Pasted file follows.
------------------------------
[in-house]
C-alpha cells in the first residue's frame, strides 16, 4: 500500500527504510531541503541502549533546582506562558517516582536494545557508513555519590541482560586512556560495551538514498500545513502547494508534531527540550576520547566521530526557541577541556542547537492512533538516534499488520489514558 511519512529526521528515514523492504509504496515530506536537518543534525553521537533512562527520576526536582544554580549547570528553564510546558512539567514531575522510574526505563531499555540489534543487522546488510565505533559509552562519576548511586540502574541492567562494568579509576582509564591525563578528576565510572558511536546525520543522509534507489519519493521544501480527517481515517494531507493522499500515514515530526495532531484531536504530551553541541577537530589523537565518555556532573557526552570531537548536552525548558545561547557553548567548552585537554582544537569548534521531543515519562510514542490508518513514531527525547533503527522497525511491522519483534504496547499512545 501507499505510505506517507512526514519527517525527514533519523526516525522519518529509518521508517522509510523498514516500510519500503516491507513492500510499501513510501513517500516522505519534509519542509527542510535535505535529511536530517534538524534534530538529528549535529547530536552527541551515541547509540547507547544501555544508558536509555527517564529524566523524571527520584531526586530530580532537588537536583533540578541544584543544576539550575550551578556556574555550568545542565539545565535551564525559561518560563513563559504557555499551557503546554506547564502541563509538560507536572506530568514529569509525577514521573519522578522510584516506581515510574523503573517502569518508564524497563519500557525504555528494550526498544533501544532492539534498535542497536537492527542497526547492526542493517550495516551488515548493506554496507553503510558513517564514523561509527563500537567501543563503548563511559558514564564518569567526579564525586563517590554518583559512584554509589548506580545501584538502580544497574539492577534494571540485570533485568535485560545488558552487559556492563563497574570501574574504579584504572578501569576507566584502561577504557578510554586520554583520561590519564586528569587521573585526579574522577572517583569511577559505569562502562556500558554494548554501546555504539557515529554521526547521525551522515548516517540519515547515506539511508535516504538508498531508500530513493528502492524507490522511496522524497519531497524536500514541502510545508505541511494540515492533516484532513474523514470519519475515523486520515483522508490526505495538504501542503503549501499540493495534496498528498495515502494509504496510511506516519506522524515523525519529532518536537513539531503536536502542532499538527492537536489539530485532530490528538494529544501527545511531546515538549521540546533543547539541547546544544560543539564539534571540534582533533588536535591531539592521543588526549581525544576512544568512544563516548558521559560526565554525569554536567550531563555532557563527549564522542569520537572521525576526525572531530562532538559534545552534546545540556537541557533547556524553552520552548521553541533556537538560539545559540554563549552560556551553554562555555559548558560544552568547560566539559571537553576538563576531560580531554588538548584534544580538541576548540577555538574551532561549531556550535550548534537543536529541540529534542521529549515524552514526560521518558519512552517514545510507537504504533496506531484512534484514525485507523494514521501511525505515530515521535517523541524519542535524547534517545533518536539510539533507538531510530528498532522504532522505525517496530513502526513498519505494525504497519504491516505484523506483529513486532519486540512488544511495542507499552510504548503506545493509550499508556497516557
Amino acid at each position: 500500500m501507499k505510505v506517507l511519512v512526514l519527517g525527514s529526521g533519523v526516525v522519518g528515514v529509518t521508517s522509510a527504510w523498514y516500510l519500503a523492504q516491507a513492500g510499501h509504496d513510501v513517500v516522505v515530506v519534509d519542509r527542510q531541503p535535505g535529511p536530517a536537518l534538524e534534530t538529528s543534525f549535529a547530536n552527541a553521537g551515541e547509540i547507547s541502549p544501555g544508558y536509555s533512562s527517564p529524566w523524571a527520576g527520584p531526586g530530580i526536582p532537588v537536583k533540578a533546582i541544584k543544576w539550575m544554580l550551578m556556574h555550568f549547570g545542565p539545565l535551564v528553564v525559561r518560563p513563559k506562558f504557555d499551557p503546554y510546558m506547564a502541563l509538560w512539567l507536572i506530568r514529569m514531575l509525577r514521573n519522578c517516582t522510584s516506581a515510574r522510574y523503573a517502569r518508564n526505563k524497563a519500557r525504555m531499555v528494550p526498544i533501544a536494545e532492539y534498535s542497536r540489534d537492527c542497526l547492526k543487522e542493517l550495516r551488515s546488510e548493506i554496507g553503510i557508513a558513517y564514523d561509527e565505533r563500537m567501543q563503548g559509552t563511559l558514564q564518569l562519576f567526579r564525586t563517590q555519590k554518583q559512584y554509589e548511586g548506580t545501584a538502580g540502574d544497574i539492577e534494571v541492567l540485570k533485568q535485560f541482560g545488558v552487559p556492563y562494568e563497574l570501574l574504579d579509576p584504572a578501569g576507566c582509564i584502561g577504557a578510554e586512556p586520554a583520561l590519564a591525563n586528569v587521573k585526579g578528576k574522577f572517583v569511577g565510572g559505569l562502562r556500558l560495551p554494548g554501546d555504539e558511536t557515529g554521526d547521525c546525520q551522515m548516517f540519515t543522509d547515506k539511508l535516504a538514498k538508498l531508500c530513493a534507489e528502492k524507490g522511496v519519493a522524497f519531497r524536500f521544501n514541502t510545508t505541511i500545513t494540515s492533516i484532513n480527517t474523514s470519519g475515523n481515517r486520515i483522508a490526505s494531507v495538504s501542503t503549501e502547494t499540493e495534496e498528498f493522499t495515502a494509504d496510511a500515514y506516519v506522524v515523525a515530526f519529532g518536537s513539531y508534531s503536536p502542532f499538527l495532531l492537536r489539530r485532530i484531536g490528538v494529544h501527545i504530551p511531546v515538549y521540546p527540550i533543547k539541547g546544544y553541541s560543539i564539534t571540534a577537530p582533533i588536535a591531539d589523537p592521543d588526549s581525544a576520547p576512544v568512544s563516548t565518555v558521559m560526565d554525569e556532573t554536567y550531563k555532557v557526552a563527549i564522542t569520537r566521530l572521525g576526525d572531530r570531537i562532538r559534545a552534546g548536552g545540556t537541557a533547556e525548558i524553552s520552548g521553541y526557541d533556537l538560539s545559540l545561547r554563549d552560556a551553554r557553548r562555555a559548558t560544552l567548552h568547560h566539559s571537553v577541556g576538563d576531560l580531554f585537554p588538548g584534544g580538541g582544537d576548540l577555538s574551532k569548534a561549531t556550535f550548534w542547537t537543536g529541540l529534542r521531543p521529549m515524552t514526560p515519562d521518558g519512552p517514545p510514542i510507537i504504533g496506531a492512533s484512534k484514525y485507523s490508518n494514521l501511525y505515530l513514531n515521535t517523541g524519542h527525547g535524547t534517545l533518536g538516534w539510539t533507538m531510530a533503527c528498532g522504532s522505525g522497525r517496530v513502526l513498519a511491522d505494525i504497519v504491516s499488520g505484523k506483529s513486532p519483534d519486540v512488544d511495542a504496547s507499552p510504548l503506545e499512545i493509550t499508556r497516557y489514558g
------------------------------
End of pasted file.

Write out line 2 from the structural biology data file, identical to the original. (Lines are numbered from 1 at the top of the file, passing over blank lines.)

C-alpha cells in the first residue's frame, strides 16, 4: 500500500527504510531541503541502549533546582506562558517516582536494545557508513555519590541482560586512556560495551538514498500545513502547494508534531527540550576520547566521530526557541577541556542547537492512533538516534499488520489514558 511519512529526521528515514523492504509504496515530506536537518543534525553521537533512562527520576526536582544554580549547570528553564510546558512539567514531575522510574526505563531499555540489534543487522546488510565505533559509552562519576548511586540502574541492567562494568579509576582509564591525563578528576565510572558511536546525520543522509534507489519519493521544501480527517481515517494531507493522499500515514515530526495532531484531536504530551553541541577537530589523537565518555556532573557526552570531537548536552525548558545561547557553548567548552585537554582544537569548534521531543515519562510514542490508518513514531527525547533503527522497525511491522519483534504496547499512545 501507499505510505506517507512526514519527517525527514533519523526516525522519518529509518521508517522509510523498514516500510519500503516491507513492500510499501513510501513517500516522505519534509519542509527542510535535505535529511536530517534538524534534530538529528549535529547530536552527541551515541547509540547507547544501555544508558536509555527517564529524566523524571527520584531526586530530580532537588537536583533540578541544584543544576539550575550551578556556574555550568545542565539545565535551564525559561518560563513563559504557555499551557503546554506547564502541563509538560507536572506530568514529569509525577514521573519522578522510584516506581515510574523503573517502569518508564524497563519500557525504555528494550526498544533501544532492539534498535542497536537492527542497526547492526542493517550495516551488515548493506554496507553503510558513517564514523561509527563500537567501543563503548563511559558514564564518569567526579564525586563517590554518583559512584554509589548506580545501584538502580544497574539492577534494571540485570533485568535485560545488558552487559556492563563497574570501574574504579584504572578501569576507566584502561577504557578510554586520554583520561590519564586528569587521573585526579574522577572517583569511577559505569562502562556500558554494548554501546555504539557515529554521526547521525551522515548516517540519515547515506539511508535516504538508498531508500530513493528502492524507490522511496522524497519531497524536500514541502510545508505541511494540515492533516484532513474523514470519519475515523486520515483522508490526505495538504501542503503549501499540493495534496498528498495515502494509504496510511506516519506522524515523525519529532518536537513539531503536536502542532499538527492537536489539530485532530490528538494529544501527545511531546515538549521540546533543547539541547546544544560543539564539534571540534582533533588536535591531539592521543588526549581525544576512544568512544563516548558521559560526565554525569554536567550531563555532557563527549564522542569520537572521525576526525572531530562532538559534545552534546545540556537541557533547556524553552520552548521553541533556537538560539545559540554563549552560556551553554562555555559548558560544552568547560566539559571537553576538563576531560580531554588538548584534544580538541576548540577555538574551532561549531556550535550548534537543536529541540529534542521529549515524552514526560521518558519512552517514545510507537504504533496506531484512534484514525485507523494514521501511525505515530515521535517523541524519542535524547534517545533518536539510539533507538531510530528498532522504532522505525517496530513502526513498519505494525504497519504491516505484523506483529513486532519486540512488544511495542507499552510504548503506545493509550499508556497516557